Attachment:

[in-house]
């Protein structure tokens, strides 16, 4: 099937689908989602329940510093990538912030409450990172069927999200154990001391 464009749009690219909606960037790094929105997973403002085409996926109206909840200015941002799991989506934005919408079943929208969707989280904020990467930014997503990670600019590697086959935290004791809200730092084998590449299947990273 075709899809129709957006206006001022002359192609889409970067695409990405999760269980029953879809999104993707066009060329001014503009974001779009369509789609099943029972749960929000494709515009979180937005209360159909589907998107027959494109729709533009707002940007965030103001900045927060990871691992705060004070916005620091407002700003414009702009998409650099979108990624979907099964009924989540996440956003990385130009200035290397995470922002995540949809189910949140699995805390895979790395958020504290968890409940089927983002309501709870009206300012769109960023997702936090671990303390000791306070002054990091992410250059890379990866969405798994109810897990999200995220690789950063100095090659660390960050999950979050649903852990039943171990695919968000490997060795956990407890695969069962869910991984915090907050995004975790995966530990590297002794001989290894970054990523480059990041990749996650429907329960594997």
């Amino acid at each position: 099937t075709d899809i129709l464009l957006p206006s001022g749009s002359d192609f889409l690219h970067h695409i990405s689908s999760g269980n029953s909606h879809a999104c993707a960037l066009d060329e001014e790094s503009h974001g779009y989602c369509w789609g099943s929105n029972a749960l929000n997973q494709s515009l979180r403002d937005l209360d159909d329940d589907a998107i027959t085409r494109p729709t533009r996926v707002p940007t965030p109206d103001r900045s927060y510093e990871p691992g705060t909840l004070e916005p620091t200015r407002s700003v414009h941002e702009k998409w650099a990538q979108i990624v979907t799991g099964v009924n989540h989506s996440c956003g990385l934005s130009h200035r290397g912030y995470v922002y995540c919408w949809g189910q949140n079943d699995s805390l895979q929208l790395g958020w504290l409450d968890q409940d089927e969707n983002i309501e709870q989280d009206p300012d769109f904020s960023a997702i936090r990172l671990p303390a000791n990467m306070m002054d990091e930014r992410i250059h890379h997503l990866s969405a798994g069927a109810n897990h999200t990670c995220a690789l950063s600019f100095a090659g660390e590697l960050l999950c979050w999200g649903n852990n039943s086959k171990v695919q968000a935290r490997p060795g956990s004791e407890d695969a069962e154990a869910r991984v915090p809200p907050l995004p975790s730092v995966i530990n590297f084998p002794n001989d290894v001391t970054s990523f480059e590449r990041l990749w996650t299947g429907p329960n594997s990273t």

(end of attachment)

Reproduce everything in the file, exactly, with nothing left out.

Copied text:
[in-house]
């Protein structure tokens, strides 16, 4: 099937689908989602329940510093990538912030409450990172069927999200154990001391 464009749009690219909606960037790094929105997973403002085409996926109206909840200015941002799991989506934005919408079943929208969707989280904020990467930014997503990670600019590697086959935290004791809200730092084998590449299947990273 075709899809129709957006206006001022002359192609889409970067695409990405999760269980029953879809999104993707066009060329001014503009974001779009369509789609099943029972749960929000494709515009979180937005209360159909589907998107027959494109729709533009707002940007965030103001900045927060990871691992705060004070916005620091407002700003414009702009998409650099979108990624979907099964009924989540996440956003990385130009200035290397995470922002995540949809189910949140699995805390895979790395958020504290968890409940089927983002309501709870009206300012769109960023997702936090671990303390000791306070002054990091992410250059890379990866969405798994109810897990999200995220690789950063100095090659660390960050999950979050649903852990039943171990695919968000490997060795956990407890695969069962869910991984915090907050995004975790995966530990590297002794001989290894970054990523480059990041990749996650429907329960594997």
């Amino acid at each position: 099937t075709d899809i129709l464009l957006p206006s001022g749009s002359d192609f889409l690219h970067h695409i990405s689908s999760g269980n029953s909606h879809a999104c993707a960037l066009d060329e001014e790094s503009h974001g779009y989602c369509w789609g099943s929105n029972a749960l929000n997973q494709s515009l979180r403002d937005l209360d159909d329940d589907a998107i027959t085409r494109p729709t533009r996926v707002p940007t965030p109206d103001r900045s927060y510093e990871p691992g705060t909840l004070e916005p620091t200015r407002s700003v414009h941002e702009k998409w650099a990538q979108i990624v979907t799991g099964v009924n989540h989506s996440c956003g990385l934005s130009h200035r290397g912030y995470v922002y995540c919408w949809g189910q949140n079943d699995s805390l895979q929208l790395g958020w504290l409450d968890q409940d089927e969707n983002i309501e709870q989280d009206p300012d769109f904020s960023a997702i936090r990172l671990p303390a000791n990467m306070m002054d990091e930014r992410i250059h890379h997503l990866s969405a798994g069927a109810n897990h999200t990670c995220a690789l950063s600019f100095a090659g660390e590697l960050l999950c979050w999200g649903n852990n039943s086959k171990v695919q968000a935290r490997p060795g956990s004791e407890d695969a069962e154990a869910r991984v915090p809200p907050l995004p975790s730092v995966i530990n590297f084998p002794n001989d290894v001391t970054s990523f480059e590449r990041l990749w996650t299947g429907p329960n594997s990273t």